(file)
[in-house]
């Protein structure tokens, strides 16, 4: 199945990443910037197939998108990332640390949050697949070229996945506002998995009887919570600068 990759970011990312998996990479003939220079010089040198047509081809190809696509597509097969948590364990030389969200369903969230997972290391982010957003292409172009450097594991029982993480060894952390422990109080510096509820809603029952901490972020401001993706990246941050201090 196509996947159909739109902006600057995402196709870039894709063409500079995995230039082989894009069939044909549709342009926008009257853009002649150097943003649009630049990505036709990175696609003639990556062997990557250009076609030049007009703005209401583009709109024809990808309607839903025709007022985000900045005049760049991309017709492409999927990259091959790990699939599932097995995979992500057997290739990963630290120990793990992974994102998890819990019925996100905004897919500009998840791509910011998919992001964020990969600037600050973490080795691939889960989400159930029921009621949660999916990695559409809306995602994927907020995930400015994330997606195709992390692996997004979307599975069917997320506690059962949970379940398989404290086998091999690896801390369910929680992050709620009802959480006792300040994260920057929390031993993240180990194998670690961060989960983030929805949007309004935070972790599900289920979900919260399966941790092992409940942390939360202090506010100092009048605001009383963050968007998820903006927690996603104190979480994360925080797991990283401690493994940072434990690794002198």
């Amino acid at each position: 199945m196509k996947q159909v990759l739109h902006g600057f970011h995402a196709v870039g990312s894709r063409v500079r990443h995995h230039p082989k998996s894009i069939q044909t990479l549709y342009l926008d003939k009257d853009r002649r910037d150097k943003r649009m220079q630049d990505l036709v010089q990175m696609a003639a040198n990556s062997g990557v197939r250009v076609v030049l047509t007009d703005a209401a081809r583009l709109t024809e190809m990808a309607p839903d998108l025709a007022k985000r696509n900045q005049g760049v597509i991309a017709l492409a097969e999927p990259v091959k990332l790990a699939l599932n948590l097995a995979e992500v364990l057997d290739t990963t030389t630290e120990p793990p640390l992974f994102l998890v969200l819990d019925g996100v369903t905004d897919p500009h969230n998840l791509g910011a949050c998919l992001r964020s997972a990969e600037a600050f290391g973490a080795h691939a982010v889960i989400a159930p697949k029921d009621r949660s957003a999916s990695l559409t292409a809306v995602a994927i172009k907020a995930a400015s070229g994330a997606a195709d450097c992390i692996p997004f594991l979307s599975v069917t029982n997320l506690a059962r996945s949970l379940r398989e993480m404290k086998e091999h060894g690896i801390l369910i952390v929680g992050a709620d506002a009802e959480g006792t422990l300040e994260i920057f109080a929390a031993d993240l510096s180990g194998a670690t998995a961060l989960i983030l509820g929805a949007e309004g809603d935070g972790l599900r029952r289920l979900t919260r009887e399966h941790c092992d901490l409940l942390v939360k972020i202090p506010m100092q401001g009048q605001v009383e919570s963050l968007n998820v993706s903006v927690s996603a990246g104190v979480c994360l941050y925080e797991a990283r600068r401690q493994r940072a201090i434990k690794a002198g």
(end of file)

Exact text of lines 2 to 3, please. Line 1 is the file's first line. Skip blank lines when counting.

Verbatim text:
């Protein structure tokens, strides 16, 4: 199945990443910037197939998108990332640390949050697949070229996945506002998995009887919570600068 990759970011990312998996990479003939220079010089040198047509081809190809696509597509097969948590364990030389969200369903969230997972290391982010957003292409172009450097594991029982993480060894952390422990109080510096509820809603029952901490972020401001993706990246941050201090 196509996947159909739109902006600057995402196709870039894709063409500079995995230039082989894009069939044909549709342009926008009257853009002649150097943003649009630049990505036709990175696609003639990556062997990557250009076609030049007009703005209401583009709109024809990808309607839903025709007022985000900045005049760049991309017709492409999927990259091959790990699939599932097995995979992500057997290739990963630290120990793990992974994102998890819990019925996100905004897919500009998840791509910011998919992001964020990969600037600050973490080795691939889960989400159930029921009621949660999916990695559409809306995602994927907020995930400015994330997606195709992390692996997004979307599975069917997320506690059962949970379940398989404290086998091999690896801390369910929680992050709620009802959480006792300040994260920057929390031993993240180990194998670690961060989960983030929805949007309004935070972790599900289920979900919260399966941790092992409940942390939360202090506010100092009048605001009383963050968007998820903006927690996603104190979480994360925080797991990283401690493994940072434990690794002198």
């Amino acid at each position: 199945m196509k996947q159909v990759l739109h902006g600057f970011h995402a196709v870039g990312s894709r063409v500079r990443h995995h230039p082989k998996s894009i069939q044909t990479l549709y342009l926008d003939k009257d853009r002649r910037d150097k943003r649009m220079q630049d990505l036709v010089q990175m696609a003639a040198n990556s062997g990557v197939r250009v076609v030049l047509t007009d703005a209401a081809r583009l709109t024809e190809m990808a309607p839903d998108l025709a007022k985000r696509n900045q005049g760049v597509i991309a017709l492409a097969e999927p990259v091959k990332l790990a699939l599932n948590l097995a995979e992500v364990l057997d290739t990963t030389t630290e120990p793990p640390l992974f994102l998890v969200l819990d019925g996100v369903t905004d897919p500009h969230n998840l791509g910011a949050c998919l992001r964020s997972a990969e600037a600050f290391g973490a080795h691939a982010v889960i989400a159930p697949k029921d009621r949660s957003a999916s990695l559409t292409a809306v995602a994927i172009k907020a995930a400015s070229g994330a997606a195709d450097c992390i692996p997004f594991l979307s599975v069917t029982n997320l506690a059962r996945s949970l379940r398989e993480m404290k086998e091999h060894g690896i801390l369910i952390v929680g992050a709620d506002a009802e959480g006792t422990l300040e994260i920057f109080a929390a031993d993240l510096s180990g194998a670690t998995a961060l989960i983030l509820g929805a949007e309004g809603d935070g972790l599900r029952r289920l979900t919260r009887e399966h941790c092992d901490l409940l942390v939360k972020i202090p506010m100092q401001g009048q605001v009383e919570s963050l968007n998820v993706s903006v927690s996603a990246g104190v979480c994360l941050y925080e797991a990283r600068r401690q493994r940072a201090i434990k690794a002198g």